Williams Chan from Pui Kiu Middle School was declared the winner of this year's Supernova, the biggest singing contest for secondary students in Hong Kong. Having battled past more than 500 competitors in the previous rounds, 15 acts took to the stage for the grand final at the Queen Elizabeth Stadium on August 1.
The event kicked off with a dynamic performance of Katy Perry's Roar by all of the finalists. In an exciting climax, Williams was crowned champion after two tough rounds of competition. First, he belted out his emotion-packed version of Recovery by James Arthur, followed by a cheeky, spirited adaptation of Troublemaker by Olly Murs.
Despite his confident attitude onstage, Williams admitted that his second song required him to step out of his shy personality.
"The important thing was to practise, get to know the song and have fun. On stage, I just acted as myself, instead of trying to be something that I'm not. I want to be my true self to everyone around me," said Williams.
"Rather than treating this as a success, I will treasure this experience for the rest of my life. This is my third Supernova. I've put in a lot of hard work over the past three years and learned from my mistakes. Otherwise, this wouldn't have been possible.
The first runner-up was Toby Wong from Wah Yan College, who sang two solos from musicals of different eras.
He shared an interesting story about his second piece Til I Hear You Sing. He said he had first performed the song in Primary Six, but was upset by the audience's reaction. Now a Form Four student, Toby decided to choose the same song again, and this time he received huge cheers from the crowd.
Ana Maria Da Roza from Sacred Heart Canossian College, charmed the audience with her confidence and stunning voice. The second runner-up performed a sassy song followed by a nostalgic ballad.
After the first round of the grand final, the five highest-scoring contestants were invited to perform a second song.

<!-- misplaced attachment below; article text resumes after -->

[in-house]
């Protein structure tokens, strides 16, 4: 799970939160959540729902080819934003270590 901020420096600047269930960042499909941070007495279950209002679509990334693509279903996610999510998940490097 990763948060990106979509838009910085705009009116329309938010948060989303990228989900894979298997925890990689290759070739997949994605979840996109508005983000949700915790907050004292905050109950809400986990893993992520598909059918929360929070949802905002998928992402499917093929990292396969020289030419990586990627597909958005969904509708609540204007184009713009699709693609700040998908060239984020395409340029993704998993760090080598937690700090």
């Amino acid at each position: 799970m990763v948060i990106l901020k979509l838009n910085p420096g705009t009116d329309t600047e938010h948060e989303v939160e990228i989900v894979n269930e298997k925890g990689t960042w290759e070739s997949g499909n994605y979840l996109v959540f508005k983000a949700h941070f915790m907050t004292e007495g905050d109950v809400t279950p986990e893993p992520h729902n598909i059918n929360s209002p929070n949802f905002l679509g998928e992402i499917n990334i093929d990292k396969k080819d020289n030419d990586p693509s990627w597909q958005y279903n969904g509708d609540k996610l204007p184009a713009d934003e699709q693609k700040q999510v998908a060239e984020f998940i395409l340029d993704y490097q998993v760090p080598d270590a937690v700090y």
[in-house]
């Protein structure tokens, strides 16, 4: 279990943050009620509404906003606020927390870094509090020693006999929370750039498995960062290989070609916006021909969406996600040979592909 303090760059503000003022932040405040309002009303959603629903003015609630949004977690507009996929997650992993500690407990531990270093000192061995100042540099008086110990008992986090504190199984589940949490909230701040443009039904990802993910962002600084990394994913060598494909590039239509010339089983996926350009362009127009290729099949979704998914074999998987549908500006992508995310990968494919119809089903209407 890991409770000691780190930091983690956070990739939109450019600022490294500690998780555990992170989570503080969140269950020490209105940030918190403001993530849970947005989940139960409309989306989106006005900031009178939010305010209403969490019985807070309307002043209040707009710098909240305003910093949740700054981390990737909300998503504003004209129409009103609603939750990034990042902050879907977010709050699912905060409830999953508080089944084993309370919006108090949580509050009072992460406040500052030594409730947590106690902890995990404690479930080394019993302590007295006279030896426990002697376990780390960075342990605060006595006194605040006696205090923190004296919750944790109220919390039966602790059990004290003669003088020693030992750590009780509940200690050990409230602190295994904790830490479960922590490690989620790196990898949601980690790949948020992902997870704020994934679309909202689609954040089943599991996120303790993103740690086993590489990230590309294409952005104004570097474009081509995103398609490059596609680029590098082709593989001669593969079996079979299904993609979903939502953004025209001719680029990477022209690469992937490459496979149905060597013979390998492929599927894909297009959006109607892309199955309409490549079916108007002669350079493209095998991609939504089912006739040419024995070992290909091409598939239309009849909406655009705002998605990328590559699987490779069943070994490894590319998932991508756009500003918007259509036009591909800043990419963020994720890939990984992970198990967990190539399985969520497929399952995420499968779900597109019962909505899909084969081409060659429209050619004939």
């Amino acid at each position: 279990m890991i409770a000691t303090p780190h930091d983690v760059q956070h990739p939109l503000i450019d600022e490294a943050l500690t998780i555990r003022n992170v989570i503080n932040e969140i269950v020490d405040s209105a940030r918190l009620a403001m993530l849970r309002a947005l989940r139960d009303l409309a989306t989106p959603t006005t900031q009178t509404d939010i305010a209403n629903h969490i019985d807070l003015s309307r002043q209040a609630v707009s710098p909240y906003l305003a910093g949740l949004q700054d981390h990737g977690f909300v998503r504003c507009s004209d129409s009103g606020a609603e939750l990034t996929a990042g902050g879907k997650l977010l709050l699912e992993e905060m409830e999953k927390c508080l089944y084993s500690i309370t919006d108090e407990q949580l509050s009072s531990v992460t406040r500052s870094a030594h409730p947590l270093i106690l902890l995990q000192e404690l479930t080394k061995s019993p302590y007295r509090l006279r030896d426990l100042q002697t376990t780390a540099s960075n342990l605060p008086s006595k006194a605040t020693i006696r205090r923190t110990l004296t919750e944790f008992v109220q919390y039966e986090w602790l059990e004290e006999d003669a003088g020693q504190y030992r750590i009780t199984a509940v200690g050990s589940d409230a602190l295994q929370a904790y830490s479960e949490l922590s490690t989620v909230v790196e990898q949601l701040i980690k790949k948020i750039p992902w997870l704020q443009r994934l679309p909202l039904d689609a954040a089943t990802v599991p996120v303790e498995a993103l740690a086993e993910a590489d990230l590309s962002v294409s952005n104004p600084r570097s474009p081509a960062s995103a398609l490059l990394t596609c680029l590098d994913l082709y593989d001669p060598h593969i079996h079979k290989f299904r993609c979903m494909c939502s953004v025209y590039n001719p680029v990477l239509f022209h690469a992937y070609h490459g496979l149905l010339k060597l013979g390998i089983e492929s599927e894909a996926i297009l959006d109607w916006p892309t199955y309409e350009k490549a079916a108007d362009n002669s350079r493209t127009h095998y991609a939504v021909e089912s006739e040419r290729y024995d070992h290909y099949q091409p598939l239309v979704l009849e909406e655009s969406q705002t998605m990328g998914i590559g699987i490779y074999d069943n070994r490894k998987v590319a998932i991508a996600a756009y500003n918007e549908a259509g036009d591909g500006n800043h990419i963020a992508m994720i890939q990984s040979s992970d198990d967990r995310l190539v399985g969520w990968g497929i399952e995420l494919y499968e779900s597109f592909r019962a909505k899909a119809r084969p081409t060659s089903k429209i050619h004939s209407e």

Male duo Justin Chan and Gordon Poon, and Young Post's Junior Reporter of the Year 2013, Ruby Leung, were among the top five finalists.
Justin and Gordon were voted the Most Popular Act of the night, having tugged at the audience's heartstrings with their love songs.
Four student emcees, alongside radio DJ Colin Ng, acted as hosts for the evening. Guest performers Ken Hung, Kolor, Supper Moment and a group of previous Supernova winners all took to the stage to entertain the crowd.
Supernova, which began in 2009, gives secondary school students a chance to showcase their musical talents. It is organised by a student committee, and this year they were led by Leanne Lam, another Young Post junior reporter. They were responsible for things like poster designs, ticketing and technical support, and had to make sure the contest was run smoothly.
"Supernova is a big event held in the summer when everyone can gather in one place and see what secondary students can do. We are very proud that by organising Supernova, we can provide students with a platform to display their talent," said Leanne.
"Supernova 2014 contained more diverse genres. This year's grand final included a mainstream singer, an opera singer and contestants who played instruments as they sang. We hope this will encourage a wider variety of singers to join in the future.
"Besides basking in the spotlight, the competition helps students to make more friends." It is clear that the 15 finalists all share the same passion for music. In the days leading up to the competition, they went busking together and shared their music with the public. Williams said: "When I'm going through a lot in my personal life, the spotlight and the music allow me to express myself, to let my audience feel how I'm feeling through the song."
He said he wants to encourage other teenagers to be proud of who they are. "Being a gay teenager, I want to encourage others to be brave and not to hide themselves," he said. "Nowadays, our society tells us that we have to be skinny to be considered beautiful, but I choose to ignore the people who tell me that I'm too fat and should be on a diet."
The lyrics of a song written by Williams reflects his opinion: "Who cares if you're fat or skinny. After all, we're all bones underneath."